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Takeaways from #ENDSARS
THE ENDSARS protests have come and gone. But they ended on a very sad note given events that trailed their closure albeit, abruptly.
First was the forceful dispersal and killing of some of the peaceful protesters at the Lekki tollgate in Lagos by men in military uniform and elsewhere by other security operatives. This quickly gave room for the hijack of the protests by hoodlums and sundry characters precipitating another wave of killings, burning and looting of government and private properties across the country.
Both events ruffled nerves culminating in denials and counter denials of responsibility. Mutual recrimination also had a field day between the government and the larger society on the propriety of deploying armed military men to quell peaceful protests such that resulted in the number of deaths that is now a subject of intense disputation.
But the protests and the controversial manner the government handled them have also brought in their wake, profound questions that touch on the raison d’être for the institution of modern governments. They raise posers as to the purpose of government and whether it is an end unto itself or a means to an end- public good?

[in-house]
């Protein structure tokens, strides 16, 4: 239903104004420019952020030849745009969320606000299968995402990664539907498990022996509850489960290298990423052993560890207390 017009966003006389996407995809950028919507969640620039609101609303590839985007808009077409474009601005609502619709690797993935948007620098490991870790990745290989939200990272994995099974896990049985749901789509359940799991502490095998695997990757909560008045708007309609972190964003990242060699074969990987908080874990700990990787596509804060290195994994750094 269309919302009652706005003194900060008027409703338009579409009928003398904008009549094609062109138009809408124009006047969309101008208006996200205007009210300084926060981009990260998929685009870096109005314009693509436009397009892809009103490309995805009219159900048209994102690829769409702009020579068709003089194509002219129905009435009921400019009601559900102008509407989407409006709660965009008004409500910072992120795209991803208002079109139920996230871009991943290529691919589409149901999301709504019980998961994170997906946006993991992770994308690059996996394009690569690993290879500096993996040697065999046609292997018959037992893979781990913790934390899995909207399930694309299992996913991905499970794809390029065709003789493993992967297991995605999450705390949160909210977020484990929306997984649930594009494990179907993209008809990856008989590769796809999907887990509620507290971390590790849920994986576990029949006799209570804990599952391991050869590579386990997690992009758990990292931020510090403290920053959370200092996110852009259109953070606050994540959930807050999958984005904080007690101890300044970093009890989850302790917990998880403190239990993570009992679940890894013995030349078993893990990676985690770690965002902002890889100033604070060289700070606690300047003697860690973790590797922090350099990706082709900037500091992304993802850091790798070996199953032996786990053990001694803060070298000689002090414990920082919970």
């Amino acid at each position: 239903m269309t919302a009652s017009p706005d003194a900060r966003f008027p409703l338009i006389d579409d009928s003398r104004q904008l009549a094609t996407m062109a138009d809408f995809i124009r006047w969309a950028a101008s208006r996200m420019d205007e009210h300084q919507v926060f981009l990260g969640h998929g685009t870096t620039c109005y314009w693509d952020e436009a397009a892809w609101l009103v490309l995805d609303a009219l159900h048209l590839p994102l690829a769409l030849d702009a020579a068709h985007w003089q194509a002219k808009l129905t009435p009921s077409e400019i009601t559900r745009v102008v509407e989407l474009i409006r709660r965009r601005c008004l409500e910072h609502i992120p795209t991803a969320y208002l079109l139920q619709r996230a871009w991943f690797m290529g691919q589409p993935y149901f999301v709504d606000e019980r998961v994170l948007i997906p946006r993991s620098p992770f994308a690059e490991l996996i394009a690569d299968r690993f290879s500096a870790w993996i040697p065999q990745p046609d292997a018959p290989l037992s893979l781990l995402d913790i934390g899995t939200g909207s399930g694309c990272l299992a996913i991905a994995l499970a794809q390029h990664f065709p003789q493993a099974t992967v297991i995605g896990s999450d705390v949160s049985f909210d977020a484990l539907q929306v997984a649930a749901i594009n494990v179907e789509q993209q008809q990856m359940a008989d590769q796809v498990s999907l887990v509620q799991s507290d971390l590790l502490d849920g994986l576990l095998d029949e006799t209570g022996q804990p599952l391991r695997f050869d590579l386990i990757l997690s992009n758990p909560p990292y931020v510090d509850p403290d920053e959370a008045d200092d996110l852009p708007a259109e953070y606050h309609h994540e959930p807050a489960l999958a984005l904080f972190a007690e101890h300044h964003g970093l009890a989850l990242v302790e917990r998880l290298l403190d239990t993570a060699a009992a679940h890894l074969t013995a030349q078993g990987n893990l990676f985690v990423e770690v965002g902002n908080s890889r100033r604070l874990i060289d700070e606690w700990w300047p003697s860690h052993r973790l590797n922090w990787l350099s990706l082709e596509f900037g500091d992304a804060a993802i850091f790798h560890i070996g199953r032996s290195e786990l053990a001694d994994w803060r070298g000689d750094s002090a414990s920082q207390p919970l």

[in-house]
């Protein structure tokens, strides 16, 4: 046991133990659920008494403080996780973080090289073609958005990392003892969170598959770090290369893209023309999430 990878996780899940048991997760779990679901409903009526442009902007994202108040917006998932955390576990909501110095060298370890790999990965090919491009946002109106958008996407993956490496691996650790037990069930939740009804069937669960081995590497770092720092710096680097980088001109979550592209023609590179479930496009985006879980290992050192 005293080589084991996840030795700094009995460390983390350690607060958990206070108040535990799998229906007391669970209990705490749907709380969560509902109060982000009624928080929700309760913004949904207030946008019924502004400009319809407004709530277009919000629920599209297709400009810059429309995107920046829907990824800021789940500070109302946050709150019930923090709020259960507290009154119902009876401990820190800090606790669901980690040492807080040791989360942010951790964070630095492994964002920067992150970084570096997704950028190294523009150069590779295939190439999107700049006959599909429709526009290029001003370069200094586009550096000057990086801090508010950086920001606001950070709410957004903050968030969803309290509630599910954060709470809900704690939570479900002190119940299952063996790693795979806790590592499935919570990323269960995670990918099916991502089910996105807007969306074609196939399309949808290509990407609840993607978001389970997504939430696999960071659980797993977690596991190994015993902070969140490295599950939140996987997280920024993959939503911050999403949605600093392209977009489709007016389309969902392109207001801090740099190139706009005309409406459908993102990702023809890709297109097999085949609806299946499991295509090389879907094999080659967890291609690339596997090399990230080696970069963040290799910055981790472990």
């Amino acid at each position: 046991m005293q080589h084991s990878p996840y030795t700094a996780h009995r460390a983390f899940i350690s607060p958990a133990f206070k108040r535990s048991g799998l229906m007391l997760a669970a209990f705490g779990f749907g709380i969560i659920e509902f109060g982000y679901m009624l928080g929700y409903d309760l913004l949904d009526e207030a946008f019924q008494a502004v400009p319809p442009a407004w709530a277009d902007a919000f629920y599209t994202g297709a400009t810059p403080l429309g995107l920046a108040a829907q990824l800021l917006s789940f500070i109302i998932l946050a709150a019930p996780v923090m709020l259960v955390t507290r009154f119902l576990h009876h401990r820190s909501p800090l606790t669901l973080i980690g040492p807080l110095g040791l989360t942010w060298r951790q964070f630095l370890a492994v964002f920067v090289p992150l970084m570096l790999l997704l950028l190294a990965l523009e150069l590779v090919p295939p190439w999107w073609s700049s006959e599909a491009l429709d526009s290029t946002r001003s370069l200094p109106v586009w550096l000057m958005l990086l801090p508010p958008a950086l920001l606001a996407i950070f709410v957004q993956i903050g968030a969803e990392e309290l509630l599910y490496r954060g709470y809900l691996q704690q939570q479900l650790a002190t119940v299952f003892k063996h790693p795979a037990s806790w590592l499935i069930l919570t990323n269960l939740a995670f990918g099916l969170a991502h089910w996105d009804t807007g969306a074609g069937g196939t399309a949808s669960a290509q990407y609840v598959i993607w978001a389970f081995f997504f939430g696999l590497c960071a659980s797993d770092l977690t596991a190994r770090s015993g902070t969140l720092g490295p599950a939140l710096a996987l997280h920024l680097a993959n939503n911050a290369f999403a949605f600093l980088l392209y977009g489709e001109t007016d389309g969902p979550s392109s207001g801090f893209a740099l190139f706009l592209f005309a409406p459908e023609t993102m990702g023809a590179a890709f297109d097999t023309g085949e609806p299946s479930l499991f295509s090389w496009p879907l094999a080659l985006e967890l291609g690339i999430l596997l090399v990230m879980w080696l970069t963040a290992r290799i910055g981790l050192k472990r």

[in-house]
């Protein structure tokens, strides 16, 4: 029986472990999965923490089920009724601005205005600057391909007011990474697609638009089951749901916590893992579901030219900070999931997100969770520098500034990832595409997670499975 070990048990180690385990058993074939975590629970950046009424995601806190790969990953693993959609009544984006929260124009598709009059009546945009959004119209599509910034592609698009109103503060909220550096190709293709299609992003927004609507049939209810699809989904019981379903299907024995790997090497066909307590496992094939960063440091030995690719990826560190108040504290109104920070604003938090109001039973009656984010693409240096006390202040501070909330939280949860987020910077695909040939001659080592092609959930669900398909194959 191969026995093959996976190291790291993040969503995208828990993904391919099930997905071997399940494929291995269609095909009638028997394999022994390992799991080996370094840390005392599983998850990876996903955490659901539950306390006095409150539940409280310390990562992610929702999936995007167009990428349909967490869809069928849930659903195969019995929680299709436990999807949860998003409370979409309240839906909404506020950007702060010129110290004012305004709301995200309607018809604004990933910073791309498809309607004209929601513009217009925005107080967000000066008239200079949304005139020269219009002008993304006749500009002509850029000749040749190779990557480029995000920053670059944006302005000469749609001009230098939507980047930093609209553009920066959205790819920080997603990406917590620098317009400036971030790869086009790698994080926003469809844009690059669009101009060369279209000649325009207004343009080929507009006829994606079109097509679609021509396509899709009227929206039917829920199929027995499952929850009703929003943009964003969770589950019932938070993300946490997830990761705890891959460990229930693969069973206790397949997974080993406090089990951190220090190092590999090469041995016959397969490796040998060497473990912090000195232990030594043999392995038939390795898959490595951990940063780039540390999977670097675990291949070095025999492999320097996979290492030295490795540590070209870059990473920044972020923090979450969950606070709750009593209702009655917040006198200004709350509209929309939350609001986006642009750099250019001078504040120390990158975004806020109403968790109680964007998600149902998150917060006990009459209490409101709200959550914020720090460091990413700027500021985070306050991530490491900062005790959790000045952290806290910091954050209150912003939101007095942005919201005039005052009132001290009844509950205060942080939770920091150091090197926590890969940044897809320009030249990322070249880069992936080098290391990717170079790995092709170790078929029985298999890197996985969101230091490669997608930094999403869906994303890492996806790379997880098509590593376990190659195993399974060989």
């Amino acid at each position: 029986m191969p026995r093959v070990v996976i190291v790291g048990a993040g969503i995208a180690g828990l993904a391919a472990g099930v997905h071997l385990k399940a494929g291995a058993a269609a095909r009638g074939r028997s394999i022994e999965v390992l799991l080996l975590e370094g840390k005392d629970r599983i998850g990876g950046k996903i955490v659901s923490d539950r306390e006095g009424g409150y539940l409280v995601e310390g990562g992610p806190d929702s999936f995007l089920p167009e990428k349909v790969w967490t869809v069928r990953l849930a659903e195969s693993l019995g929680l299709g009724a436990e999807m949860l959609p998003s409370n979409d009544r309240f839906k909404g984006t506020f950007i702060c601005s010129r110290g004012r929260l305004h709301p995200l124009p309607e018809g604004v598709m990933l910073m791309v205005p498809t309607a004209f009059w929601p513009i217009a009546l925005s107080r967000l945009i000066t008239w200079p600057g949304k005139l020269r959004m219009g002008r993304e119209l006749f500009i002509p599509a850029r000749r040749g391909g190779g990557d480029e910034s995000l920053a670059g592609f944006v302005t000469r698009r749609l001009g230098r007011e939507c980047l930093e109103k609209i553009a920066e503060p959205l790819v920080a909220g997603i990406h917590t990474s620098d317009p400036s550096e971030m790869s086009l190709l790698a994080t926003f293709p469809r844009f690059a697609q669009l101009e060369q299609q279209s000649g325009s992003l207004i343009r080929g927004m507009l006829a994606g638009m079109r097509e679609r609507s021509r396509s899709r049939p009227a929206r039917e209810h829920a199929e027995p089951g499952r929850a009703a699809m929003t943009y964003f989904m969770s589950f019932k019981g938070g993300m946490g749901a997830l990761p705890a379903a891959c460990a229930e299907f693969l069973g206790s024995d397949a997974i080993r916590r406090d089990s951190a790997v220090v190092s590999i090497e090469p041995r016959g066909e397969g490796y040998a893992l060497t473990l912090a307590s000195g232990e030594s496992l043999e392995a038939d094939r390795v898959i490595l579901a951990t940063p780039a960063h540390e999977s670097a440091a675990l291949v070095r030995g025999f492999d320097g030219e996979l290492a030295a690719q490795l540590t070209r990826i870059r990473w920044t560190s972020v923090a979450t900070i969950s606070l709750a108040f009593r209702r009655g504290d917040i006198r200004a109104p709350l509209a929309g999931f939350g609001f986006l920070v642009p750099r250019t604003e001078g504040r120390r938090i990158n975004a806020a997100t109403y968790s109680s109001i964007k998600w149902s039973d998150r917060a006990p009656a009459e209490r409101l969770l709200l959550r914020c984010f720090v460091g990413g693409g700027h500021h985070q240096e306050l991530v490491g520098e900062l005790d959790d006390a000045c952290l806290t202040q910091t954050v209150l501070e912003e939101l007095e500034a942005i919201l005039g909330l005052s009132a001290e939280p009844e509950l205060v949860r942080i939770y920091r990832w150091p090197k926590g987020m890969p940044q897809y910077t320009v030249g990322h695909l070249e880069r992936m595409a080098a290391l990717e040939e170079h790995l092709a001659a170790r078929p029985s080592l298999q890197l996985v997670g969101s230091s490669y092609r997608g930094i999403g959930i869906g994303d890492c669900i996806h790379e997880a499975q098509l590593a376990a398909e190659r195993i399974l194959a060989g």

And in attempting to answer these questions, the social contract theory of state comes in very appropriately. Though there are other accounts of how the modern state came into being and the purpose it came to serve, the social contract variant appears the most universally appealing because it best aligns with the nuances of modern democratic engagement.
In very simple terms, it conceives governance as a contract between the ruled and their rulers. Man in the state of nature, somewhat became dissatisfied with the atavism of that order described as nasty, short and brutish. In order to stave off the war of man against his fellow man, they resolved to give out some of their powers to a sovereign who will in turn protect and provide for them. But they reserved ultimate sovereignty for themselves since they are the ones giving out some of their powers for their collective protection and provision. Having given out those powers, they still retain the ultimate power to keep the sovereign at check and can withdraw it depending on their perception of its use.
It is this social contract theory that finds practical expression in modern democratic engagements through periodic, free, fair and credible elections. Through the periodicity of free, fair and credible elections, the ultimate sovereign- the people determine those to preside over their affairs. They are by this arrangement, ipso facto the ultimate holders of real political power.
Those who exercise political power do so, on their behalf and must always be accountable to them for its use. This relationship is brazenly assailed each time the collective will of the people is subverted through unwholesome electoral processes or anti-people decisions by those elected to superintend over their affairs.